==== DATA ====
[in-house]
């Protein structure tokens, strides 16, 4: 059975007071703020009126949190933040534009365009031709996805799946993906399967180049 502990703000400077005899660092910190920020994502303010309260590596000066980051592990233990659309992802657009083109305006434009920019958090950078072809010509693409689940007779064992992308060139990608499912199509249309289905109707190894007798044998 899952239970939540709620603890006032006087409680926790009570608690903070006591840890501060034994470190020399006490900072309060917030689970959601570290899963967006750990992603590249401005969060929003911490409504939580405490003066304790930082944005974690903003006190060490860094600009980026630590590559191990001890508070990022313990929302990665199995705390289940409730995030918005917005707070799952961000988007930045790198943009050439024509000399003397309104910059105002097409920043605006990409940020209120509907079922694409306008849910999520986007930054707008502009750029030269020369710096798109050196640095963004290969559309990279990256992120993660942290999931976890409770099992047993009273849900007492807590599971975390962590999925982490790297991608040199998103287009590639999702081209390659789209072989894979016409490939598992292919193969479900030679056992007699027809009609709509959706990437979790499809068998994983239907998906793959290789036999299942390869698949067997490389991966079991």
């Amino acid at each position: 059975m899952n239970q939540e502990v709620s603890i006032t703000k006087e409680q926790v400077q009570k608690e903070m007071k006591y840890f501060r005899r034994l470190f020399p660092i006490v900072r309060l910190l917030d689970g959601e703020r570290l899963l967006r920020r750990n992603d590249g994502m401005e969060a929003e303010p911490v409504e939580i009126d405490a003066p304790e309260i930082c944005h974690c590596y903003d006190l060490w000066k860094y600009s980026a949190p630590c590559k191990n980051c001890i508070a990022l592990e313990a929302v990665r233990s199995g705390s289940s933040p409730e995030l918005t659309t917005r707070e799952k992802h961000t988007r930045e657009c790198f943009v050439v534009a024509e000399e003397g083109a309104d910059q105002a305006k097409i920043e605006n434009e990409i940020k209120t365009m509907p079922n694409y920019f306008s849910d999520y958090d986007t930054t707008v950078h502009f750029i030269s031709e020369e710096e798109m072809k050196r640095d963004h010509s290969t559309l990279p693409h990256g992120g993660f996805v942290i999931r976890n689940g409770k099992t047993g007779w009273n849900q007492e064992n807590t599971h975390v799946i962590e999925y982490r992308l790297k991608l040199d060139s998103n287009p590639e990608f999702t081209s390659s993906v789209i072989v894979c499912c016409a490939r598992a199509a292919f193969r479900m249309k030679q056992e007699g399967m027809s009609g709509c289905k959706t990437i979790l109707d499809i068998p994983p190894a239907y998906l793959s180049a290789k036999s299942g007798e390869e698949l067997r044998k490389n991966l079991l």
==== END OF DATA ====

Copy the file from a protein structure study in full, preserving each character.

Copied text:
[in-house]
């Protein structure tokens, strides 16, 4: 059975007071703020009126949190933040534009365009031709996805799946993906399967180049 502990703000400077005899660092910190920020994502303010309260590596000066980051592990233990659309992802657009083109305006434009920019958090950078072809010509693409689940007779064992992308060139990608499912199509249309289905109707190894007798044998 899952239970939540709620603890006032006087409680926790009570608690903070006591840890501060034994470190020399006490900072309060917030689970959601570290899963967006750990992603590249401005969060929003911490409504939580405490003066304790930082944005974690903003006190060490860094600009980026630590590559191990001890508070990022313990929302990665199995705390289940409730995030918005917005707070799952961000988007930045790198943009050439024509000399003397309104910059105002097409920043605006990409940020209120509907079922694409306008849910999520986007930054707008502009750029030269020369710096798109050196640095963004290969559309990279990256992120993660942290999931976890409770099992047993009273849900007492807590599971975390962590999925982490790297991608040199998103287009590639999702081209390659789209072989894979016409490939598992292919193969479900030679056992007699027809009609709509959706990437979790499809068998994983239907998906793959290789036999299942390869698949067997490389991966079991």
């Amino acid at each position: 059975m899952n239970q939540e502990v709620s603890i006032t703000k006087e409680q926790v400077q009570k608690e903070m007071k006591y840890f501060r005899r034994l470190f020399p660092i006490v900072r309060l910190l917030d689970g959601e703020r570290l899963l967006r920020r750990n992603d590249g994502m401005e969060a929003e303010p911490v409504e939580i009126d405490a003066p304790e309260i930082c944005h974690c590596y903003d006190l060490w000066k860094y600009s980026a949190p630590c590559k191990n980051c001890i508070a990022l592990e313990a929302v990665r233990s199995g705390s289940s933040p409730e995030l918005t659309t917005r707070e799952k992802h961000t988007r930045e657009c790198f943009v050439v534009a024509e000399e003397g083109a309104d910059q105002a305006k097409i920043e605006n434009e990409i940020k209120t365009m509907p079922n694409y920019f306008s849910d999520y958090d986007t930054t707008v950078h502009f750029i030269s031709e020369e710096e798109m072809k050196r640095d963004h010509s290969t559309l990279p693409h990256g992120g993660f996805v942290i999931r976890n689940g409770k099992t047993g007779w009273n849900q007492e064992n807590t599971h975390v799946i962590e999925y982490r992308l790297k991608l040199d060139s998103n287009p590639e990608f999702t081209s390659s993906v789209i072989v894979c499912c016409a490939r598992a199509a292919f193969r479900m249309k030679q056992e007699g399967m027809s009609g709509c289905k959706t990437i979790l109707d499809i068998p994983p190894a239907y998906l793959s180049a290789k036999s299942g007798e390869e698949l067997r044998k490389n991966l079991l």